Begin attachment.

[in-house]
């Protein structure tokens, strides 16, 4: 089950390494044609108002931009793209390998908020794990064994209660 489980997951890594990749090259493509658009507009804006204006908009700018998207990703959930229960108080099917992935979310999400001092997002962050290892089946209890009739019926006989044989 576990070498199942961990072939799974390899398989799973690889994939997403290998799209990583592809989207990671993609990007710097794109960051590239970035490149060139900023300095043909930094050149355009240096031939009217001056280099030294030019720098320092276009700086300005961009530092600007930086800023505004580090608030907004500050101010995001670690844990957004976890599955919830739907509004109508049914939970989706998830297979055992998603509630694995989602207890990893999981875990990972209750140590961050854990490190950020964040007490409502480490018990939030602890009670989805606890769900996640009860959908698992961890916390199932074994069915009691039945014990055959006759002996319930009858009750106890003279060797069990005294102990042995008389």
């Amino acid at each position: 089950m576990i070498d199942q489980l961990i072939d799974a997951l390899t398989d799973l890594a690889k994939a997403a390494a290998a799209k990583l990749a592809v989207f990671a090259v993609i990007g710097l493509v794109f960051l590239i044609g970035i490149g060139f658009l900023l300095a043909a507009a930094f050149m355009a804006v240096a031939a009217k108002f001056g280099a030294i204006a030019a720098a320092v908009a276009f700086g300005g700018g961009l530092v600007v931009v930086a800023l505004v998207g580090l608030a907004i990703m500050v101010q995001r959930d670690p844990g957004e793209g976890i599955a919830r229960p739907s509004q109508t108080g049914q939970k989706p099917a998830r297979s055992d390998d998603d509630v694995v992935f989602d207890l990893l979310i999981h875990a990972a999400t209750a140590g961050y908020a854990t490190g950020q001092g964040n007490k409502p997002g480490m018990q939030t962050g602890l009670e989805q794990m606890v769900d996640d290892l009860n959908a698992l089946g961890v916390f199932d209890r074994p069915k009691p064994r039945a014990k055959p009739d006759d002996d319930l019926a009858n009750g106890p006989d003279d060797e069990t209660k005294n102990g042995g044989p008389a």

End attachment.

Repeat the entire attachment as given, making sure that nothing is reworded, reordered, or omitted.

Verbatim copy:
[in-house]
């Protein structure tokens, strides 16, 4: 089950390494044609108002931009793209390998908020794990064994209660 489980997951890594990749090259493509658009507009804006204006908009700018998207990703959930229960108080099917992935979310999400001092997002962050290892089946209890009739019926006989044989 576990070498199942961990072939799974390899398989799973690889994939997403290998799209990583592809989207990671993609990007710097794109960051590239970035490149060139900023300095043909930094050149355009240096031939009217001056280099030294030019720098320092276009700086300005961009530092600007930086800023505004580090608030907004500050101010995001670690844990957004976890599955919830739907509004109508049914939970989706998830297979055992998603509630694995989602207890990893999981875990990972209750140590961050854990490190950020964040007490409502480490018990939030602890009670989805606890769900996640009860959908698992961890916390199932074994069915009691039945014990055959006759002996319930009858009750106890003279060797069990005294102990042995008389």
């Amino acid at each position: 089950m576990i070498d199942q489980l961990i072939d799974a997951l390899t398989d799973l890594a690889k994939a997403a390494a290998a799209k990583l990749a592809v989207f990671a090259v993609i990007g710097l493509v794109f960051l590239i044609g970035i490149g060139f658009l900023l300095a043909a507009a930094f050149m355009a804006v240096a031939a009217k108002f001056g280099a030294i204006a030019a720098a320092v908009a276009f700086g300005g700018g961009l530092v600007v931009v930086a800023l505004v998207g580090l608030a907004i990703m500050v101010q995001r959930d670690p844990g957004e793209g976890i599955a919830r229960p739907s509004q109508t108080g049914q939970k989706p099917a998830r297979s055992d390998d998603d509630v694995v992935f989602d207890l990893l979310i999981h875990a990972a999400t209750a140590g961050y908020a854990t490190g950020q001092g964040n007490k409502p997002g480490m018990q939030t962050g602890l009670e989805q794990m606890v769900d996640d290892l009860n959908a698992l089946g961890v916390f199932d209890r074994p069915k009691p064994r039945a014990k055959p009739d006759d002996d319930l019926a009858n009750g106890p006989d003279d060797e069990t209660k005294n102990g042995g044989p008389a």